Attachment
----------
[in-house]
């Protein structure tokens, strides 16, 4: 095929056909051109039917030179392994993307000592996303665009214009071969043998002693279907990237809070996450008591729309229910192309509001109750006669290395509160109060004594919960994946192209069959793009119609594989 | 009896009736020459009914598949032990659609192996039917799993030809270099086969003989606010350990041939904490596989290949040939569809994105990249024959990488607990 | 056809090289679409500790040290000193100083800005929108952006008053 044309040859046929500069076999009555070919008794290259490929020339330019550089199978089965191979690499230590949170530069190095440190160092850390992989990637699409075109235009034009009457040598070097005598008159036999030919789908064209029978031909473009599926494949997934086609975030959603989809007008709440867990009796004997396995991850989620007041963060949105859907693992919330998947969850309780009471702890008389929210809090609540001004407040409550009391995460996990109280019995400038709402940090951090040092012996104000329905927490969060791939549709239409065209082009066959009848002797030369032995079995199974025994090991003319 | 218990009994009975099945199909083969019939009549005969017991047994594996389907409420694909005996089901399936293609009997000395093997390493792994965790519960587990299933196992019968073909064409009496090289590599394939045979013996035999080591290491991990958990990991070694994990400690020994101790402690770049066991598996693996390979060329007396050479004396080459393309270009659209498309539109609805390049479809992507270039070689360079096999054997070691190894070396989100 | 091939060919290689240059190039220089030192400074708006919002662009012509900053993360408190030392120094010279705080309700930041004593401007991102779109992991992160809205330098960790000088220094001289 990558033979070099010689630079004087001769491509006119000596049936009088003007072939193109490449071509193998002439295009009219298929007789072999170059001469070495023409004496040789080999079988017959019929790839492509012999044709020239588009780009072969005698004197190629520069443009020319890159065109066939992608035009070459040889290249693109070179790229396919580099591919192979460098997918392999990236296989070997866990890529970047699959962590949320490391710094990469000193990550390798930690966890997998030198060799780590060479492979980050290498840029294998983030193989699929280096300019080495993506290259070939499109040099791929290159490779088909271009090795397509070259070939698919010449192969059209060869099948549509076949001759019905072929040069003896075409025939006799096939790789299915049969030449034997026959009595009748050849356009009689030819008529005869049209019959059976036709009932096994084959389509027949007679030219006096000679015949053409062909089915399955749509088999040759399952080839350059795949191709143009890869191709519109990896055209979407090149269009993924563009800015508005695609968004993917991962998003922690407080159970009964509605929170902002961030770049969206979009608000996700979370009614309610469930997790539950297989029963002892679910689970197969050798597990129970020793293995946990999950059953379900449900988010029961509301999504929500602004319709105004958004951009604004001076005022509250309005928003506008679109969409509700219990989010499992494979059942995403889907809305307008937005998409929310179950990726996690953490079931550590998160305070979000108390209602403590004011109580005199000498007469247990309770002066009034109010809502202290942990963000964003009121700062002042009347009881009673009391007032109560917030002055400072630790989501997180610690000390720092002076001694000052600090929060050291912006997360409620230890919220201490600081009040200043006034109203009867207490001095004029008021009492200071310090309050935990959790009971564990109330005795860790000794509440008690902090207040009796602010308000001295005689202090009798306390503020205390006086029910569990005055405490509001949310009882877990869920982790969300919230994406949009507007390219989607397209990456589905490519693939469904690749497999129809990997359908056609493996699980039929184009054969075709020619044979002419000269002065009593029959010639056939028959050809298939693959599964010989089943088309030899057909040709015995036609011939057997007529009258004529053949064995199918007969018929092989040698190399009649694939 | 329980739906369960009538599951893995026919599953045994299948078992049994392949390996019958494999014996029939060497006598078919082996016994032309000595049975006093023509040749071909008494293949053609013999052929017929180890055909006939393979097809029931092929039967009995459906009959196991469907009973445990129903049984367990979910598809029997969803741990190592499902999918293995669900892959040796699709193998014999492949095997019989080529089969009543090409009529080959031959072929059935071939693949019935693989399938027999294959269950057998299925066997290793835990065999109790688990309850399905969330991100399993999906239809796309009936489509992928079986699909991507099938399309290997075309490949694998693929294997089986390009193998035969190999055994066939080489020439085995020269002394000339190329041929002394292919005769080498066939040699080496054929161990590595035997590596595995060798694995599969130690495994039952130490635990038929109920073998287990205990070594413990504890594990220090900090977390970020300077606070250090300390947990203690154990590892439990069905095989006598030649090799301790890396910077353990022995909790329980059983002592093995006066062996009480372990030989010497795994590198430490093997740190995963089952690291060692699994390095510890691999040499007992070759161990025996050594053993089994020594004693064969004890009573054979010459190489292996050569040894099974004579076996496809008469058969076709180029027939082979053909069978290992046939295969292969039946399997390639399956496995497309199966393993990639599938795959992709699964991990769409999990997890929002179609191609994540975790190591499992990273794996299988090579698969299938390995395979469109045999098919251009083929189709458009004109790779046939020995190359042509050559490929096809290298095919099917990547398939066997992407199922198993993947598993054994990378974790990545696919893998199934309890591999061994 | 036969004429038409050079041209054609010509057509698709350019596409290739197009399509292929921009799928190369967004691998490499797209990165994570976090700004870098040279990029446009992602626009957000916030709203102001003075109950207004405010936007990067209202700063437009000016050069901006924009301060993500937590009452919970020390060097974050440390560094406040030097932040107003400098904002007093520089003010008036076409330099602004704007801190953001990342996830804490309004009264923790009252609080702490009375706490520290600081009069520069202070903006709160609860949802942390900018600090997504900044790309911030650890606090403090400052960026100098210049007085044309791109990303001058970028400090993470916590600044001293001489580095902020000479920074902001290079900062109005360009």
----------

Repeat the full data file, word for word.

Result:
[in-house]
């Protein structure tokens, strides 16, 4: 095929056909051109039917030179392994993307000592996303665009214009071969043998002693279907990237809070996450008591729309229910192309509001109750006669290395509160109060004594919960994946192209069959793009119609594989 | 009896009736020459009914598949032990659609192996039917799993030809270099086969003989606010350990041939904490596989290949040939569809994105990249024959990488607990 | 056809090289679409500790040290000193100083800005929108952006008053 044309040859046929500069076999009555070919008794290259490929020339330019550089199978089965191979690499230590949170530069190095440190160092850390992989990637699409075109235009034009009457040598070097005598008159036999030919789908064209029978031909473009599926494949997934086609975030959603989809007008709440867990009796004997396995991850989620007041963060949105859907693992919330998947969850309780009471702890008389929210809090609540001004407040409550009391995460996990109280019995400038709402940090951090040092012996104000329905927490969060791939549709239409065209082009066959009848002797030369032995079995199974025994090991003319 | 218990009994009975099945199909083969019939009549005969017991047994594996389907409420694909005996089901399936293609009997000395093997390493792994965790519960587990299933196992019968073909064409009496090289590599394939045979013996035999080591290491991990958990990991070694994990400690020994101790402690770049066991598996693996390979060329007396050479004396080459393309270009659209498309539109609805390049479809992507270039070689360079096999054997070691190894070396989100 | 091939060919290689240059190039220089030192400074708006919002662009012509900053993360408190030392120094010279705080309700930041004593401007991102779109992991992160809205330098960790000088220094001289 990558033979070099010689630079004087001769491509006119000596049936009088003007072939193109490449071509193998002439295009009219298929007789072999170059001469070495023409004496040789080999079988017959019929790839492509012999044709020239588009780009072969005698004197190629520069443009020319890159065109066939992608035009070459040889290249693109070179790229396919580099591919192979460098997918392999990236296989070997866990890529970047699959962590949320490391710094990469000193990550390798930690966890997998030198060799780590060479492979980050290498840029294998983030193989699929280096300019080495993506290259070939499109040099791929290159490779088909271009090795397509070259070939698919010449192969059209060869099948549509076949001759019905072929040069003896075409025939006799096939790789299915049969030449034997026959009595009748050849356009009689030819008529005869049209019959059976036709009932096994084959389509027949007679030219006096000679015949053409062909089915399955749509088999040759399952080839350059795949191709143009890869191709519109990896055209979407090149269009993924563009800015508005695609968004993917991962998003922690407080159970009964509605929170902002961030770049969206979009608000996700979370009614309610469930997790539950297989029963002892679910689970197969050798597990129970020793293995946990999950059953379900449900988010029961509301999504929500602004319709105004958004951009604004001076005022509250309005928003506008679109969409509700219990989010499992494979059942995403889907809305307008937005998409929310179950990726996690953490079931550590998160305070979000108390209602403590004011109580005199000498007469247990309770002066009034109010809502202290942990963000964003009121700062002042009347009881009673009391007032109560917030002055400072630790989501997180610690000390720092002076001694000052600090929060050291912006997360409620230890919220201490600081009040200043006034109203009867207490001095004029008021009492200071310090309050935990959790009971564990109330005795860790000794509440008690902090207040009796602010308000001295005689202090009798306390503020205390006086029910569990005055405490509001949310009882877990869920982790969300919230994406949009507007390219989607397209990456589905490519693939469904690749497999129809990997359908056609493996699980039929184009054969075709020619044979002419000269002065009593029959010639056939028959050809298939693959599964010989089943088309030899057909040709015995036609011939057997007529009258004529053949064995199918007969018929092989040698190399009649694939 | 329980739906369960009538599951893995026919599953045994299948078992049994392949390996019958494999014996029939060497006598078919082996016994032309000595049975006093023509040749071909008494293949053609013999052929017929180890055909006939393979097809029931092929039967009995459906009959196991469907009973445990129903049984367990979910598809029997969803741990190592499902999918293995669900892959040796699709193998014999492949095997019989080529089969009543090409009529080959031959072929059935071939693949019935693989399938027999294959269950057998299925066997290793835990065999109790688990309850399905969330991100399993999906239809796309009936489509992928079986699909991507099938399309290997075309490949694998693929294997089986390009193998035969190999055994066939080489020439085995020269002394000339190329041929002394292919005769080498066939040699080496054929161990590595035997590596595995060798694995599969130690495994039952130490635990038929109920073998287990205990070594413990504890594990220090900090977390970020300077606070250090300390947990203690154990590892439990069905095989006598030649090799301790890396910077353990022995909790329980059983002592093995006066062996009480372990030989010497795994590198430490093997740190995963089952690291060692699994390095510890691999040499007992070759161990025996050594053993089994020594004693064969004890009573054979010459190489292996050569040894099974004579076996496809008469058969076709180029027939082979053909069978290992046939295969292969039946399997390639399956496995497309199966393993990639599938795959992709699964991990769409999990997890929002179609191609994540975790190591499992990273794996299988090579698969299938390995395979469109045999098919251009083929189709458009004109790779046939020995190359042509050559490929096809290298095919099917990547398939066997992407199922198993993947598993054994990378974790990545696919893998199934309890591999061994 | 036969004429038409050079041209054609010509057509698709350019596409290739197009399509292929921009799928190369967004691998490499797209990165994570976090700004870098040279990029446009992602626009957000916030709203102001003075109950207004405010936007990067209202700063437009000016050069901006924009301060993500937590009452919970020390060097974050440390560094406040030097932040107003400098904002007093520089003010008036076409330099602004704007801190953001990342996830804490309004009264923790009252609080702490009375706490520290600081009069520069202070903006709160609860949802942390900018600090997504900044790309911030650890606090403090400052960026100098210049007085044309791109990303001058970028400090993470916590600044001293001489580095902020000479920074902001290079900062109005360009």